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Primary Deadline Looming; Governor, Party Chairs Talk Major Issues in 2014

The State of Ohio
Friday, January 31, 2014 at 12:00 pm
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Gov. John Kasich and the major party leaders talk about key issues.

It appears that Gov. John Kasich will not have an opponent in the May Republican primary. Tea Party activists say that they haven’t been able to put together a team to gather the 1,000 signatures required by February 5 to be on the spring ballot. Meanwhile, Democrats are still waiting to hear from Todd Portune. The Hamilton County Commissioner hasn’t made any announcements, other than to say he’s having a hard time finding someone to run as his lieutenant governor. The brutal weather this winter has cost many school districts all of their calamity days. Now lawmakers are proposing letting school districts take up to four additional weather-related days off this year, following a call from the governor. A state investigation into Ohio’s largest public school district, the Columbus City Schools, has uncovered years of alleged rule-breaking in order to improve its status.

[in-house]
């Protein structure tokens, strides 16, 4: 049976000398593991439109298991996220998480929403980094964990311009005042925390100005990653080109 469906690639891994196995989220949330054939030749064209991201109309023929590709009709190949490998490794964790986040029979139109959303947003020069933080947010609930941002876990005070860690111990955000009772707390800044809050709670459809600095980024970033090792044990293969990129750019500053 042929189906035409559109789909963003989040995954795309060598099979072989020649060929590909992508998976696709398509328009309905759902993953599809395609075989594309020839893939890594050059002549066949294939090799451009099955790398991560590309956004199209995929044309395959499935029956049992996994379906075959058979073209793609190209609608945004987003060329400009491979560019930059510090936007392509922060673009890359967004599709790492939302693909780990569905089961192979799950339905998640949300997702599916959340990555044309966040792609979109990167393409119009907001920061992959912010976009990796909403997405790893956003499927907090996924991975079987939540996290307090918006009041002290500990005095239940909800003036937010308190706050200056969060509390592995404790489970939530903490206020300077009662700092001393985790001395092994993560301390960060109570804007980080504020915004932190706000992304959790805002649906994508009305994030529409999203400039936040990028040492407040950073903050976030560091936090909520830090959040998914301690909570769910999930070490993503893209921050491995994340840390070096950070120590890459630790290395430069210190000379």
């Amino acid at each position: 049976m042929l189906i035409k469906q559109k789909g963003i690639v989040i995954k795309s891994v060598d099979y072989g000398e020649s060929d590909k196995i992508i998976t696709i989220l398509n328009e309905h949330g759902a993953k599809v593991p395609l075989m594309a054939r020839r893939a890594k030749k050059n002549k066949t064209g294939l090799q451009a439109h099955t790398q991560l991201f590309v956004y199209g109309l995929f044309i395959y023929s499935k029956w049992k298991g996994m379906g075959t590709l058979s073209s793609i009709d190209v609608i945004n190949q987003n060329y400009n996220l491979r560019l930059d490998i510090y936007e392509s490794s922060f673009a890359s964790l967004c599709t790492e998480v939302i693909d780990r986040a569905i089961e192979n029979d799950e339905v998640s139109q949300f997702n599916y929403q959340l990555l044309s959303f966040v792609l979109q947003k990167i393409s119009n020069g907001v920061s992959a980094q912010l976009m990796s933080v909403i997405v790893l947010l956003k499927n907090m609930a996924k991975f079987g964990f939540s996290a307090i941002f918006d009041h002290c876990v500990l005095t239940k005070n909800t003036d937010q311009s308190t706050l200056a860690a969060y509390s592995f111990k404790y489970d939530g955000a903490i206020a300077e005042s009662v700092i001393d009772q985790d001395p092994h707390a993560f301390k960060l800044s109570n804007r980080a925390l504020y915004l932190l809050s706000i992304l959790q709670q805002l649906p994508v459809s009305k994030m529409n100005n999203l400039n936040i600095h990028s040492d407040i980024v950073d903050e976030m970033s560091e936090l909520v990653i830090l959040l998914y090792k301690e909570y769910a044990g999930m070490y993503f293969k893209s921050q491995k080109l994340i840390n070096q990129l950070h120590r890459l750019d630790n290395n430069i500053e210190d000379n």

This week brought an annual event that’s a favorite of political reporters and watchers - the Ohio Associated Press’ Legislative Preview. One of the headliners was Gov. John Kasich, who talked about jobs, but even more about education, and mentioned poverty quite often as well. He was also asked about the state’s big heroin problem, about the apparently troubled execution of Dennis McGuire, and about the latest proposal for a severance tax on oil and natural gas drillers. And he talked about the State of the State speech in Medina on February 24 and the mid-budget-cycle update. But he was very brief when asked about political issues such as abortion and "right to work".

Politics and the upcoming election may not have been what Kasich wanted to talk about, but it was all politics when the chairs of the state’s major political parties took over after lunch. Ohio Democratic Party chairman Chris Redfern and Ohio Republican Party chairman Matt Borges picked up where they left off when they were on "The State of Ohio" in October with another fiery debate about the upcoming election.

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